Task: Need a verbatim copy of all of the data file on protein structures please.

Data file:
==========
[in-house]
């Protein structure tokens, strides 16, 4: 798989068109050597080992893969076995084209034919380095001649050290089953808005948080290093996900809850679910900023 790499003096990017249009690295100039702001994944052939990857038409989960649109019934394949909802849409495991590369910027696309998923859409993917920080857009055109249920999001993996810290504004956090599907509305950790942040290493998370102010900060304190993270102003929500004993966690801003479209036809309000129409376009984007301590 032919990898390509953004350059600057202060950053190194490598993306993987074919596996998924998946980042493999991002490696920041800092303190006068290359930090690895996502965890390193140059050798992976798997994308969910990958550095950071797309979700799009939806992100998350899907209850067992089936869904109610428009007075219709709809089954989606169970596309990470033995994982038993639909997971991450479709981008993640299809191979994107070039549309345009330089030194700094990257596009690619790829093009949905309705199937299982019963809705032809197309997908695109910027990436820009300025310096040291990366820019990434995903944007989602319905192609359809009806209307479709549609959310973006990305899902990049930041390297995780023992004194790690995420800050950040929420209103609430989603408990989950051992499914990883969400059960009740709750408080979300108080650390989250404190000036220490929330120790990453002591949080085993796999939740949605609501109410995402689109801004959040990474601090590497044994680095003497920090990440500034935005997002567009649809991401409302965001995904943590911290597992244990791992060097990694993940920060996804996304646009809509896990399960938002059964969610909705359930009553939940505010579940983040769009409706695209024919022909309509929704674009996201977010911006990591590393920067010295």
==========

[in-house]
């Protein structure tokens, strides 16, 4: 798989068109050597080992893969076995084209034919380095001649050290089953808005948080290093996900809850679910900023 790499003096990017249009690295100039702001994944052939990857038409989960649109019934394949909802849409495991590369910027696309998923859409993917920080857009055109249920999001993996810290504004956090599907509305950790942040290493998370102010900060304190993270102003929500004993966690801003479209036809309000129409376009984007301590 032919990898390509953004350059600057202060950053190194490598993306993987074919596996998924998946980042493999991002490696920041800092303190006068290359930090690895996502965890390193140059050798992976798997994308969910990958550095950071797309979700799009939806992100998350899907209850067992089936869904109610428009007075219709709809089954989606169970596309990470033995994982038993639909997971991450479709981008993640299809191979994107070039549309345009330089030194700094990257596009690619790829093009949905309705199937299982019963809705032809197309997908695109910027990436820009300025310096040291990366820019990434995903944007989602319905192609359809009806209307479709549609959310973006990305899902990049930041390297995780023992004194790690995420800050950040929420209103609430989603408990989950051992499914990883969400059960009740709750408080979300108080650390989250404190000036220490929330120790990453002591949080085993796999939740949605609501109410995402689109801004959040990474601090590497044994680095003497920090990440500034935005997002567009649809991401409302965001995904943590911290597992244990791992060097990694993940920060996804996304646009809509896990399960938002059964969610909705359930009553939940505010579940983040769009409706695209024919022909309509929704674009996201977010911006990591590393920067010295």